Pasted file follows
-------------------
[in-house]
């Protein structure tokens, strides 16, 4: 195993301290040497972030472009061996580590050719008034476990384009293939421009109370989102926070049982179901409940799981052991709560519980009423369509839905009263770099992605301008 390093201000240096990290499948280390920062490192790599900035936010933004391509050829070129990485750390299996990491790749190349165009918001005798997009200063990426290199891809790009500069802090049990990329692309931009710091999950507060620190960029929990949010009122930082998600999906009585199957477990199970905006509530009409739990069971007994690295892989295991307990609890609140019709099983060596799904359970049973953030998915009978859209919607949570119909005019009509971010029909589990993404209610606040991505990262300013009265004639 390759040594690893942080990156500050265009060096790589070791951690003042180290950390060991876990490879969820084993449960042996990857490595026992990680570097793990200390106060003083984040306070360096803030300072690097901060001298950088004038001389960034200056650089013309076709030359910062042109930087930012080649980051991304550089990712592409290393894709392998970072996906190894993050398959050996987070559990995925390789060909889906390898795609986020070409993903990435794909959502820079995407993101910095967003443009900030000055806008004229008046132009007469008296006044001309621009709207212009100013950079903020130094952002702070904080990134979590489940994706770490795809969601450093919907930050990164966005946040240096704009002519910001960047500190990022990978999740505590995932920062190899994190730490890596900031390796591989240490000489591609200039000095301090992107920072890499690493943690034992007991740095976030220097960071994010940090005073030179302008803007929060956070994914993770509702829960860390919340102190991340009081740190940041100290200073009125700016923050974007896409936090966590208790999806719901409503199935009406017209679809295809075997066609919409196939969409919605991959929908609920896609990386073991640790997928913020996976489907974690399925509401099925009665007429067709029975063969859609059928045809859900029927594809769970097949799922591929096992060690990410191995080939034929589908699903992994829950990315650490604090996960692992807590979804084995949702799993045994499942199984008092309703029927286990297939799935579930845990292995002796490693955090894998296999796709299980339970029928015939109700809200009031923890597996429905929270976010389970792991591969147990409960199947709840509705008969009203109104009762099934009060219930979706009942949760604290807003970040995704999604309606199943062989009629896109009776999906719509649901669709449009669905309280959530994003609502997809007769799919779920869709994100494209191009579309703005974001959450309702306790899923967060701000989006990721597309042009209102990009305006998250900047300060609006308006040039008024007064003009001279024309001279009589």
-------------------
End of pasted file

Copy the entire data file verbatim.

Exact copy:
[in-house]
């Protein structure tokens, strides 16, 4: 195993301290040497972030472009061996580590050719008034476990384009293939421009109370989102926070049982179901409940799981052991709560519980009423369509839905009263770099992605301008 390093201000240096990290499948280390920062490192790599900035936010933004391509050829070129990485750390299996990491790749190349165009918001005798997009200063990426290199891809790009500069802090049990990329692309931009710091999950507060620190960029929990949010009122930082998600999906009585199957477990199970905006509530009409739990069971007994690295892989295991307990609890609140019709099983060596799904359970049973953030998915009978859209919607949570119909005019009509971010029909589990993404209610606040991505990262300013009265004639 390759040594690893942080990156500050265009060096790589070791951690003042180290950390060991876990490879969820084993449960042996990857490595026992990680570097793990200390106060003083984040306070360096803030300072690097901060001298950088004038001389960034200056650089013309076709030359910062042109930087930012080649980051991304550089990712592409290393894709392998970072996906190894993050398959050996987070559990995925390789060909889906390898795609986020070409993903990435794909959502820079995407993101910095967003443009900030000055806008004229008046132009007469008296006044001309621009709207212009100013950079903020130094952002702070904080990134979590489940994706770490795809969601450093919907930050990164966005946040240096704009002519910001960047500190990022990978999740505590995932920062190899994190730490890596900031390796591989240490000489591609200039000095301090992107920072890499690493943690034992007991740095976030220097960071994010940090005073030179302008803007929060956070994914993770509702829960860390919340102190991340009081740190940041100290200073009125700016923050974007896409936090966590208790999806719901409503199935009406017209679809295809075997066609919409196939969409919605991959929908609920896609990386073991640790997928913020996976489907974690399925509401099925009665007429067709029975063969859609059928045809859900029927594809769970097949799922591929096992060690990410191995080939034929589908699903992994829950990315650490604090996960692992807590979804084995949702799993045994499942199984008092309703029927286990297939799935579930845990292995002796490693955090894998296999796709299980339970029928015939109700809200009031923890597996429905929270976010389970792991591969147990409960199947709840509705008969009203109104009762099934009060219930979706009942949760604290807003970040995704999604309606199943062989009629896109009776999906719509649901669709449009669905309280959530994003609502997809007769799919779920869709994100494209191009579309703005974001959450309702306790899923967060701000989006990721597309042009209102990009305006998250900047300060609006308006040039008024007064003009001279024309001279009589």